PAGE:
Thursday, June 27, 2013

Whirl The Squirrel [Dioxis Mining] - $0.99

There’s not too many games that can match the pure enjoyment and type of gameplay that Sonic brought the platforming scene back in the day. Cordy did a great job with the acrobatic mechanics, but as far as level memorization, speedy gameplay and the drive to keep playing after you’ve completed the game, it fell a bit short. Rayman Jungle Run was close, but the speedy aspect of it could have been a bit better. Now, as gamers, we’re incredibly lucky when the influence of old-school games is met with some borderline obsession and the talent needed to pull off one hell of a gameplay experience that comes very close to matching the feeling of the game that the influence came from. Enter Whirl The Squirrel, a new platformer/racing game from the minds of Dioxis Mining. And believe me when I say, it’s like the little brother that Sonic always wanted but couldn’t seem to find throughout the years. 

Starting up the game, you’re greeted with a charming intro where Whirl goes to check on his things before bedtime. After hugging them all goodnight a huge tornado came barreling towards his home. For some reason, he locks the doors and goes to bed, pretty much without a care in the world. Waking up, he finds his things strung about outside and realizes that the tornado had partnered up with his ‘nenemies’ and that they were outside trying to collect all of his things. So begins the race to collect all of Whirl’s treasured things.

Now, while it may not sound like much content, there are 18 levels split up between 3 different environments. However, you’ll quickly realize that there’s an incredible amount of replay value, especially if you’re going to try and find all of the ‘hidden areas’ and get a gold time in every stage. Right off the bat, you’ll need to realize that Whirl is not your typical speed-run platformer. Like playing Sonic and trying to get the best time you can, you’ll need to play thorough levels a few times before actually trying to go and beat them. Memorization is a key element here along with quick reflexes and the willingness to play a level more than a couple times. If you go into it treating the game like your typical League Of Evil type game, chances are you’ll get incredibly frustrated and in fact, you might not even give the game the chance it deserves.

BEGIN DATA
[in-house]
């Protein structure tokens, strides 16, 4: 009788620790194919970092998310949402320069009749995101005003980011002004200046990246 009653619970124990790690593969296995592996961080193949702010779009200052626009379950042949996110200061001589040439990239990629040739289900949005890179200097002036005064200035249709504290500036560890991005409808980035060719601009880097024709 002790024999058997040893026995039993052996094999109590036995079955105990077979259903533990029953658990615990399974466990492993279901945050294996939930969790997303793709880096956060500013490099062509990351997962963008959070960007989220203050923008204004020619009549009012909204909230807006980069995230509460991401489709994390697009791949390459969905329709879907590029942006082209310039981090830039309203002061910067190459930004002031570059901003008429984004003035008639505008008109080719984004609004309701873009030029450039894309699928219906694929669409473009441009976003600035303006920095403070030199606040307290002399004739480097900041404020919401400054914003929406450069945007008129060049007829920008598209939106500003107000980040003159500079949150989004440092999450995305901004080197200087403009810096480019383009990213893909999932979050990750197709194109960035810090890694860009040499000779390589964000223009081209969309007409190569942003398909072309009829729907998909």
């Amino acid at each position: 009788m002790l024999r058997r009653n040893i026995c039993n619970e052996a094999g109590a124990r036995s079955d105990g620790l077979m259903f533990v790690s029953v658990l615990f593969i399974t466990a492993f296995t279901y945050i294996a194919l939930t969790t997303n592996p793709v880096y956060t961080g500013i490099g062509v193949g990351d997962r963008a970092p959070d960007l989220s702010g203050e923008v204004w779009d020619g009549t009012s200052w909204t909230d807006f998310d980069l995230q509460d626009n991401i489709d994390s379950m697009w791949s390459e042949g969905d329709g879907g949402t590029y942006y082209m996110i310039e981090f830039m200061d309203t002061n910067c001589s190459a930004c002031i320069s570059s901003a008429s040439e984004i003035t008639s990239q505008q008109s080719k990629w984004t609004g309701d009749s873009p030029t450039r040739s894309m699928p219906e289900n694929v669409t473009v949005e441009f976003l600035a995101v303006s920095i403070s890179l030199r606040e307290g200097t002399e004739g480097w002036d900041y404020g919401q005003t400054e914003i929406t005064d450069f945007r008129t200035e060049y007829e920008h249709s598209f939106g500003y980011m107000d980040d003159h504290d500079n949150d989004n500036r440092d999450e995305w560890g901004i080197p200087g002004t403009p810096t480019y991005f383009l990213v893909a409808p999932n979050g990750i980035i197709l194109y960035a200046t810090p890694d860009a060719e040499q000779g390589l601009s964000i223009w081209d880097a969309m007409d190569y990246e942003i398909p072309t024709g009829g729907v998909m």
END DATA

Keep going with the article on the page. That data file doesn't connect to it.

In each stage there is an objective that you’ll need to accomplish in order to beat the level. Most of the time, you just need to beat the nenemy who’s trying to collect a thing before you, but in some stages, you’ll need to run multiple laps or even just collect a certain number of flowers in a given time-limit. While the screen-shots make the game look like an ‘auto-run’ platformer, you are given virtual buttons for left and right movement as well as a jump button and while the first couple of stages will have you pretty much just mashing down on the directional buttons once you get further into the game, delicately maneuvering your character while in mid-air will become a huge part of beating the nenemies and flower collecting.  

The hazards and obstacles which you’ll need to maneuver around and through aren’t, by themselves, too original, but the way that they’re incorporated and laid out in the hand-made levels makes them feel fresh and interesting. While collecting flowers, if you collect enough you’ll get a rocket pack on your back which helps you speed up through the levels. Then some enemies will zap you, slowing you down, others will freeze you and you’ll need to press the jump button multiple times to break free while others come at you in specific patterns and you‘ll need to figure out the timing of your jumps perfectly in order to avoid them. Some hazards will cause your directional buttons to reverse, other objects will send you skyrocketing into the air if you jump while on them and combined with some pretty malicious hazard placement can really ruin your run if you’re not careful. There’s also orangy blob things that take collected flowers away and slow you down and pink crystals which, if you hold down the jump button while racing through them, will send you on a super jump which usually involves you jumping over or through a bunch of hazards, enemies and obstacles.

On top of the racing aspect, all of the hazards, the obstacles and the enemies, there are also secret hidden areas which you can try and find in each stage. Little pink crystals will usually help you find these hidden areas, and they’ll either contain time stopping pick-ups or just take you on a precious time saving shortcut. All-n-all, with all of this combined together, it makes for some hectic, incredibly fast-paced, challenging gameplay that gamers looking for a hardcore gaming experience will just eat up. 

The framerate is solid and everything runs incredibly smooth, with no skips or jumps, which is essential in a game like this, and with the 3 leaderboards on top of the gold-times, there’s almost an infinite amount of replay value here. Not to mention the 21 hard to snag achievements. With Whirl The Squirrel priced at a measly $0.99 and containing NO IAPs (!), it’s a game that’s insanely easy to recommend, especially for fans of Sonic who have been looking for another speedy challenge to take on throughout the years. There’s also a 4th world that’s in the works and soon to be fully customizable controls to look forward to in the future. Right now, the only negative things that I can say about the game are that the difficulty level might put some gamers off, and with only 18 stages, even though it will take you quite some time to complete them all, it still might feel a little light in the content department. But aside from that, there’s really not much more that I can say other than PICK. THIS. GAME. UP. NOW. You won’t regret it.


Post a Comment